We look for films that, outside of human rights specificity, realise their concept with creative and technical excellence, and that have the potential to engage an audience.
Is there a particular genre that we won’t accept?
No! Films of any genre may be accepted, from doco, narrative, animation, music video, essay film, comedy, horror, sci-fi, adventure and experimental We love to watch films that take a new approach to human rights so be creative!
Are there particular kinds of content that you won’t screen or that you’re less likely to screen?
Our audience is intelligent and film-literate. Avoid being didactic and simplistic. Films that are unjustifiably biased or propagandistic will not be considered.
Films that feature content including racist, pornographic, defamatory, obscene, hateful, discriminatory behaviour or other acts or thematic material considered to be both extreme and gratuitous will not be programmed.
We want films that work on the big screen, not the small screen. Films that are made for, or are considered more suitable in production for news and current affairs television programming, online content or similar are generally not included.
Similarly, films that are not cinematic or have very low production values may not be included. Films that are made as standalone pieces in the realisation of a particular concept or story are those that will be programmed. Films that exist primarily to promote or market a particular NGO or organisation will not be screened. The presence of a particular organisation within the context of the content is, however, acceptable.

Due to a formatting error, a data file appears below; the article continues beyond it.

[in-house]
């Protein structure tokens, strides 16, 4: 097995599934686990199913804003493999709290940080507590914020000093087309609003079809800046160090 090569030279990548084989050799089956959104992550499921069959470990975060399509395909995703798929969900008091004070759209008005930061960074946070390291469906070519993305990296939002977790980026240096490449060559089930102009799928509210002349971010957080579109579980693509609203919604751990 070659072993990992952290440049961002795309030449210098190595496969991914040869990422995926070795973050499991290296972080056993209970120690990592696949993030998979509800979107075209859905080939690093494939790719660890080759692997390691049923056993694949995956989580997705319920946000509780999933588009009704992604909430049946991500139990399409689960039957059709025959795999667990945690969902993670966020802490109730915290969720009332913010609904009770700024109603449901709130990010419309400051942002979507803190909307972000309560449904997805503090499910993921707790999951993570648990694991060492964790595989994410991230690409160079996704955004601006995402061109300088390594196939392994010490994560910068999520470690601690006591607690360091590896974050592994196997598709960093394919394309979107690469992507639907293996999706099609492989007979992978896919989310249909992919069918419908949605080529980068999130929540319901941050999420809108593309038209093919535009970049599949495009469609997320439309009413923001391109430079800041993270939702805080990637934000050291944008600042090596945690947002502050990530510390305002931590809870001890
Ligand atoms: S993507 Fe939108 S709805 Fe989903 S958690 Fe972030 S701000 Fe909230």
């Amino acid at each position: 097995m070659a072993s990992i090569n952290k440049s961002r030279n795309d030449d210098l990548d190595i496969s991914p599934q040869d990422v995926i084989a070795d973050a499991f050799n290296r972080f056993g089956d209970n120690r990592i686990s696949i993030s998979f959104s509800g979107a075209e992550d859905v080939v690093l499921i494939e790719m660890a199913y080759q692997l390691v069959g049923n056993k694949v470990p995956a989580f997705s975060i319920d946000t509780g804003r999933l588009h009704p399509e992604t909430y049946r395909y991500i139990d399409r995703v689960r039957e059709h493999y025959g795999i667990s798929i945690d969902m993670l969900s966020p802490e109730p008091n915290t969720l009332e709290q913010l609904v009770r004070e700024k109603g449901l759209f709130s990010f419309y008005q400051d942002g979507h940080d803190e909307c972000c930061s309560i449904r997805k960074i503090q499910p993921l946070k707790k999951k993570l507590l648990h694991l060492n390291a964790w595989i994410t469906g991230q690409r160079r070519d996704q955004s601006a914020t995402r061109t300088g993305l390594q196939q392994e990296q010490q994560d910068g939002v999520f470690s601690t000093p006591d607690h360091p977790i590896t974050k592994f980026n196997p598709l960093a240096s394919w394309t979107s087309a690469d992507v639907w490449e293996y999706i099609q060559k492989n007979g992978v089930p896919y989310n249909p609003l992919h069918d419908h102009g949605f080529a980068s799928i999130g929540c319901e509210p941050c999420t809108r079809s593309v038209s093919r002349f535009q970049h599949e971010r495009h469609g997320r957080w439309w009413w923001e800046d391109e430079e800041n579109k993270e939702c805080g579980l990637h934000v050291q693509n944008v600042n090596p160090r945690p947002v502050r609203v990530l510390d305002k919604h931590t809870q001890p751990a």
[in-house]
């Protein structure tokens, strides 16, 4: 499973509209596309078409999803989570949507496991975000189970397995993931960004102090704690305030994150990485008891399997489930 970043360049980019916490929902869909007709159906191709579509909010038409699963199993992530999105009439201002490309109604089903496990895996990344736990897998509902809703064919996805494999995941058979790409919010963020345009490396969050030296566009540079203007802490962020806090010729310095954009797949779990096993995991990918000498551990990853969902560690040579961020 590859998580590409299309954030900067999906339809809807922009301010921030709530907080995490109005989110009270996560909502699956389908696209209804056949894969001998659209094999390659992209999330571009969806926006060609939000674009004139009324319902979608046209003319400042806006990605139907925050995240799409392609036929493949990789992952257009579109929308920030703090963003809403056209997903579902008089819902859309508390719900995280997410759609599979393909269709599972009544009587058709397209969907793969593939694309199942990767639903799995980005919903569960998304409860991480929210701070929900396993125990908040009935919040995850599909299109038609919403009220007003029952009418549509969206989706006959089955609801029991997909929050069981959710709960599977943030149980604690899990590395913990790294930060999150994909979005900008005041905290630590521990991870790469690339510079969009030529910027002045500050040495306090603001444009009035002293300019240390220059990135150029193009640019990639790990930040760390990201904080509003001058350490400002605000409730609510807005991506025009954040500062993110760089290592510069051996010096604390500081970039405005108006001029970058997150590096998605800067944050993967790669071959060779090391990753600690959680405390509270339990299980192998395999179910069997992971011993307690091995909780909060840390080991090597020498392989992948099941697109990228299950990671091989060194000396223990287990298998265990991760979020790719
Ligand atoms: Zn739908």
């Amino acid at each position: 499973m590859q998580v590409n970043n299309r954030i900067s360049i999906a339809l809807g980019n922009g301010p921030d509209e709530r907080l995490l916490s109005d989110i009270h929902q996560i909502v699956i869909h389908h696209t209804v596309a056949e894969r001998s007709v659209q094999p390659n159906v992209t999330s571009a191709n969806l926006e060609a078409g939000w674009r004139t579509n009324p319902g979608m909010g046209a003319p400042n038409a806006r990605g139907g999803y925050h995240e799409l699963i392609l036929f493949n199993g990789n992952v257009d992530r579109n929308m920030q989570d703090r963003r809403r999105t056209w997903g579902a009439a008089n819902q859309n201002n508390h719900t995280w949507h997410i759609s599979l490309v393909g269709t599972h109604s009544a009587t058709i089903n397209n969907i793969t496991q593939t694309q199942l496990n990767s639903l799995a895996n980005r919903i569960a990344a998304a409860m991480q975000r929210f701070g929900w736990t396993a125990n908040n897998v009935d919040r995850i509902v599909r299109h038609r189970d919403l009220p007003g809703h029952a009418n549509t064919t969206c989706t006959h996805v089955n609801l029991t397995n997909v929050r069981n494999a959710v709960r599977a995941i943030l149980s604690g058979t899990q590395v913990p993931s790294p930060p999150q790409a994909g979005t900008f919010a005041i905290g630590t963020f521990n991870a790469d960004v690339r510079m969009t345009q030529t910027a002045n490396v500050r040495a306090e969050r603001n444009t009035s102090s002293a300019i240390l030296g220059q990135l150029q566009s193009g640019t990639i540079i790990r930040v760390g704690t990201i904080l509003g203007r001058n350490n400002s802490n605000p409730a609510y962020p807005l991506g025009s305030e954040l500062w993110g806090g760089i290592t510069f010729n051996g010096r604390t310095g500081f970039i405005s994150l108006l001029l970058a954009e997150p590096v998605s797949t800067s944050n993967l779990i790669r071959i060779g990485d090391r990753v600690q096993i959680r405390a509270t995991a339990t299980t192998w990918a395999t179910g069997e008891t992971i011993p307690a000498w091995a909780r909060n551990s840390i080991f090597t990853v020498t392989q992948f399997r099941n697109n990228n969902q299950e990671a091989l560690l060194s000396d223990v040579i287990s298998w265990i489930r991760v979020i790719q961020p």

Films that have had significant exposure in Australia (through film festivals, television, cinema, DVD release or online availability) are less likely to be selected.
Films will need to have been produced after 1 January 2012 to be submitted to the 2014 Festival.
What about duration? Can I submit long format or feature material, or are we only talking shorts here?
Films of any duration may be submitted. However, we do not accept series. Films received that are 30 minutes or under in length are considered for short film session programming. Films with a duration extending over 30 minutes will be considered for the features program.
What should I know before submitting a film to HRAFF?
Before submitting your film to our Festival, you should make sure you read and understand HRAFF’s Terms and Conditions. These Terms and Conditions outline all of HRAFF’s conditions of entry and legal issues relating to you submitting the film. These are available on the website. When you submit your online submission application, we will ask you to confirm that you agree to these terms and conditions.
By submitting a film to HRAFF, am I assigning ownership to the Festival? Or does it mean that I can’t submit my work for screening anywhere else?
When you submit your film to the HRAFF, you are granting HRAFF a non-exclusive licence to screen your film to the public at our Festival as well as at other events we organise, such as schools screenings, conferences and fundraisers.
A non-exclusive licence basically means that you are giving us permission to screen your film at our Festival and these events. There are no restrictions on your ability to submit your work to any other festival or to do anything else with the film so you retain absolute ownership of your film.